Abstract: Commercially available handheld chemical analyzers for forensic applications have been available for over a decade. Portable systems from multiple vendors can perform X-ray fluorescence (XRF) spectroscopy, Raman spectroscopy, Fourier transform infrared (FTIR) spectroscopy, and recently laser-induced breakdown spectroscopy (LIBS). Together, we have been exploring the development and potential applications of a multisensor system consisting of XRF, Raman, and LIBS for environmental characterization with a focus on soils from military ranges. Handheld sensors offer the potential to substantially increase sample throughput through the elimination of transport of samples back to the laboratory and labor-intensive sample preparation procedures. Further, these technologies have the capability for extremely rapid analysis, on the order of tens of seconds or less. We have compared and evaluated results from the analysis of several hundred soil samples using conventional laboratory bench top inductively coupled plasma atomic emission spectroscopy (ICP-AES) for metals evaluation and high-performance liquid chromatography (HPLC) and Raman spectroscopy for detection and characterization of energetic materials against handheld XRF, LIBS, and Raman analyzers. The soil samples contained antimony, copper, lead, tungsten, and zinc as well as energetic compounds such as 2,4,6-trinitrotoluene (TNT), hexahydro-1,3,5-triazine (RDX), nitroglycerine (NG), and dinitrotoluene isomers (DNT). Precision, accuracy, and sensitivity of the handheld field sensor technologies were compared against conventional laboratory instrumentation to determine their suitability for field characterization leading to decisional outcomes.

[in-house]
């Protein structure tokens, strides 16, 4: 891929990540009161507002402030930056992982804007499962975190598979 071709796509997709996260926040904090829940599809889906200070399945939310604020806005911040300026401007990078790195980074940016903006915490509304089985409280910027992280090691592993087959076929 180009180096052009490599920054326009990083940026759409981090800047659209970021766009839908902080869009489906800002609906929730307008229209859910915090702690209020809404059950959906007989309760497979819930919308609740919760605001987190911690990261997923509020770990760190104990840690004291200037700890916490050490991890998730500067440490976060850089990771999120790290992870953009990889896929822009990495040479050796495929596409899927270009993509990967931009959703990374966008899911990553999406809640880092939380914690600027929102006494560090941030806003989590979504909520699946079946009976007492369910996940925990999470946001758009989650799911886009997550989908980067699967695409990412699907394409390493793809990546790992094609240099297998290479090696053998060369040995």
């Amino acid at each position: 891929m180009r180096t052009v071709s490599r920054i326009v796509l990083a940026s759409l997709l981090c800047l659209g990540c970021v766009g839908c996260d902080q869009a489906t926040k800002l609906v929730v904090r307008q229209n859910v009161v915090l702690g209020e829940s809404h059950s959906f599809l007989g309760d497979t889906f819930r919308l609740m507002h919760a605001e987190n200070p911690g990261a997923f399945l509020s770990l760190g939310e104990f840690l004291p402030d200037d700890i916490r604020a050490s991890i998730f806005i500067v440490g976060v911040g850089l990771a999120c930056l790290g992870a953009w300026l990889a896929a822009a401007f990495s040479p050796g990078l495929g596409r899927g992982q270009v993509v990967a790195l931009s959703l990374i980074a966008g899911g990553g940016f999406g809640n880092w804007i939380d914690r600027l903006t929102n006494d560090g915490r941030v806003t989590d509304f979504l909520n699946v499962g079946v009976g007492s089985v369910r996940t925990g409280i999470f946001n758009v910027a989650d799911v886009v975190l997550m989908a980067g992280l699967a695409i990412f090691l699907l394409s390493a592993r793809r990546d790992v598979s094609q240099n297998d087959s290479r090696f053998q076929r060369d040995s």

• Development of a Sand Boil Testing Laboratory and Preliminary Results

    Purpose: To document the purpose, use, and preliminary results of a full-scale sand boil generator developed at the Geotechnical and Structures Laboratory.